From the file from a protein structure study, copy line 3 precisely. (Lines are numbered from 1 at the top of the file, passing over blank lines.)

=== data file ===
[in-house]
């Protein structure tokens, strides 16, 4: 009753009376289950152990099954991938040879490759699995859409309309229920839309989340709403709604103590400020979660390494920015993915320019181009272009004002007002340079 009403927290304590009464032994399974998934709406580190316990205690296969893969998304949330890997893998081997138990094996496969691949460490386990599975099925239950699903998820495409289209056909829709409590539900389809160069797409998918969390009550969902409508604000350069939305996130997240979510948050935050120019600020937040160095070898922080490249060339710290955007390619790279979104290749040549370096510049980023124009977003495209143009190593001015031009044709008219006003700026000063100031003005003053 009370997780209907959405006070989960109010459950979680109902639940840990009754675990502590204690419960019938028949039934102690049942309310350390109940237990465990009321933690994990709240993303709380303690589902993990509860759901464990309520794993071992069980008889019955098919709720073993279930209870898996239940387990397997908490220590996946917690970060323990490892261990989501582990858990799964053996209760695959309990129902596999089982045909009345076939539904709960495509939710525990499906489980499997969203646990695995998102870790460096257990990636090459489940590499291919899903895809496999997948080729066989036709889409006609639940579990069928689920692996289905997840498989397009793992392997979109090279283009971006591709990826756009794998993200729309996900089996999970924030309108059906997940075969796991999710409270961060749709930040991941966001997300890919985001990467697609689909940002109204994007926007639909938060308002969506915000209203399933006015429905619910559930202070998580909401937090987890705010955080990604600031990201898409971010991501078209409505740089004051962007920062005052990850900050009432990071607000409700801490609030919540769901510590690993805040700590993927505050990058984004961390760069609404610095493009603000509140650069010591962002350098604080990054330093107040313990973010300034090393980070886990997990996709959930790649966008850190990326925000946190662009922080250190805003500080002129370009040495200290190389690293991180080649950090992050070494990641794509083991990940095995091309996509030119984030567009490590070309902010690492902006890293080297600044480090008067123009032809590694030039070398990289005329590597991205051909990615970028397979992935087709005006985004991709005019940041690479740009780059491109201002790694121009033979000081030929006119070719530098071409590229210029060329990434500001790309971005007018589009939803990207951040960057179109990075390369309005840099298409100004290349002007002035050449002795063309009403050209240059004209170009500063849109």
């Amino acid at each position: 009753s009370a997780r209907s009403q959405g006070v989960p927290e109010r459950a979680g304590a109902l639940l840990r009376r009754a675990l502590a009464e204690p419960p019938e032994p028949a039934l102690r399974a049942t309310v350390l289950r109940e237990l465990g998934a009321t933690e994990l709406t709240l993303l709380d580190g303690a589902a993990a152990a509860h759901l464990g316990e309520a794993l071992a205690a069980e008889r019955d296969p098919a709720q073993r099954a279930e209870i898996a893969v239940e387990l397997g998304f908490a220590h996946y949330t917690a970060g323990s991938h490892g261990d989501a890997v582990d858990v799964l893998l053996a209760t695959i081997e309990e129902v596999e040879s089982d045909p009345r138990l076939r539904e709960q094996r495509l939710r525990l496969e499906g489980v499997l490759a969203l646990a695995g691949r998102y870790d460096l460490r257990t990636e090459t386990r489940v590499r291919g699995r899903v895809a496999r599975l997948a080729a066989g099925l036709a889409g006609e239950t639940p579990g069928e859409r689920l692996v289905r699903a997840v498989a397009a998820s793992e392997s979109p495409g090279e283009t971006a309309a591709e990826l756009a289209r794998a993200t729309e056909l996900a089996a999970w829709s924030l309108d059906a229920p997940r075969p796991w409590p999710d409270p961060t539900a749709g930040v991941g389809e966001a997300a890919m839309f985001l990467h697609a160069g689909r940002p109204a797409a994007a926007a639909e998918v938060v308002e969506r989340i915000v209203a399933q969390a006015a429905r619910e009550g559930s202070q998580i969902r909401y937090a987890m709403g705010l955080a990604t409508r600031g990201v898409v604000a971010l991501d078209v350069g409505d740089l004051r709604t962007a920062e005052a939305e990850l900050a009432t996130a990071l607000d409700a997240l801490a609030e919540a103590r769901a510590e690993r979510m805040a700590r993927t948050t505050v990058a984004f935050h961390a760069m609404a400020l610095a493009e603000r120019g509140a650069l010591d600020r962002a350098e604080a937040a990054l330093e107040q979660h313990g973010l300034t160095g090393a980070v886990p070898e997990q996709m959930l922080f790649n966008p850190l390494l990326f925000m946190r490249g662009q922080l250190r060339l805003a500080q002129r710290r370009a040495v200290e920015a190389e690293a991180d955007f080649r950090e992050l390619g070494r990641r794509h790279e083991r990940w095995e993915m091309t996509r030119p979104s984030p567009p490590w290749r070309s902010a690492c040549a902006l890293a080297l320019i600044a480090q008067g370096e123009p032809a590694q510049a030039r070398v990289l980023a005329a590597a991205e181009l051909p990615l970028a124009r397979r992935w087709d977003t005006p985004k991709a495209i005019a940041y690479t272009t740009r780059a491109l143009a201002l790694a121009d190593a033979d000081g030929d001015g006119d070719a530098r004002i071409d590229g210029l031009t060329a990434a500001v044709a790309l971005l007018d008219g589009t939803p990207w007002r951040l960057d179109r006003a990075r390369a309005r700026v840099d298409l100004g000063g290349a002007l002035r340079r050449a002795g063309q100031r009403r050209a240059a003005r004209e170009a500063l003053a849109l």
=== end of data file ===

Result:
């Amino acid at each position: 009753s009370a997780r209907s009403q959405g006070v989960p927290e109010r459950a979680g304590a109902l639940l840990r009376r009754a675990l502590a009464e204690p419960p019938e032994p028949a039934l102690r399974a049942t309310v350390l289950r109940e237990l465990g998934a009321t933690e994990l709406t709240l993303l709380d580190g303690a589902a993990a152990a509860h759901l464990g316990e309520a794993l071992a205690a069980e008889r019955d296969p098919a709720q073993r099954a279930e209870i898996a893969v239940e387990l397997g998304f908490a220590h996946y949330t917690a970060g323990s991938h490892g261990d989501a890997v582990d858990v799964l893998l053996a209760t695959i081997e309990e129902v596999e040879s089982d045909p009345r138990l076939r539904e709960q094996r495509l939710r525990l496969e499906g489980v499997l490759a969203l646990a695995g691949r998102y870790d460096l460490r257990t990636e090459t386990r489940v590499r291919g699995r899903v895809a496999r599975l997948a080729a066989g099925l036709a889409g006609e239950t639940p579990g069928e859409r689920l692996v289905r699903a997840v498989a397009a998820s793992e392997s979109p495409g090279e283009t971006a309309a591709e990826l756009a289209r794998a993200t729309e056909l996900a089996a999970w829709s924030l309108d059906a229920p997940r075969p796991w409590p999710d409270p961060t539900a749709g930040v991941g389809e966001a997300a890919m839309f985001l990467h697609a160069g689909r940002p109204a797409a994007a926007a639909e998918v938060v308002e969506r989340i915000v209203a399933q969390a006015a429905r619910e009550g559930s202070q998580i969902r909401y937090a987890m709403g705010l955080a990604t409508r600031g990201v898409v604000a971010l991501d078209v350069g409505d740089l004051r709604t962007a920062e005052a939305e990850l900050a009432t996130a990071l607000d409700a997240l801490a609030e919540a103590r769901a510590e690993r979510m805040a700590r993927t948050t505050v990058a984004f935050h961390a760069m609404a400020l610095a493009e603000r120019g509140a650069l010591d600020r962002a350098e604080a937040a990054l330093e107040q979660h313990g973010l300034t160095g090393a980070v886990p070898e997990q996709m959930l922080f790649n966008p850190l390494l990326f925000m946190r490249g662009q922080l250190r060339l805003a500080q002129r710290r370009a040495v200290e920015a190389e690293a991180d955007f080649r950090e992050l390619g070494r990641r794509h790279e083991r990940w095995e993915m091309t996509r030119p979104s984030p567009p490590w290749r070309s902010a690492c040549a902006l890293a080297l320019i600044a480090q008067g370096e123009p032809a590694q510049a030039r070398v990289l980023a005329a590597a991205e181009l051909p990615l970028a124009r397979r992935w087709d977003t005006p985004k991709a495209i005019a940041y690479t272009t740009r780059a491109l143009a201002l790694a121009d190593a033979d000081g030929d001015g006119d070719a530098r004002i071409d590229g210029l031009t060329a990434a500001v044709a790309l971005l007018d008219g589009t939803p990207w007002r951040l960057d179109r006003a990075r390369a309005r700026v840099d298409l100004g000063g290349a002007l002035r340079r050449a002795g063309q100031r009403r050209a240059a003005r004209e170009a500063l003053a849109l």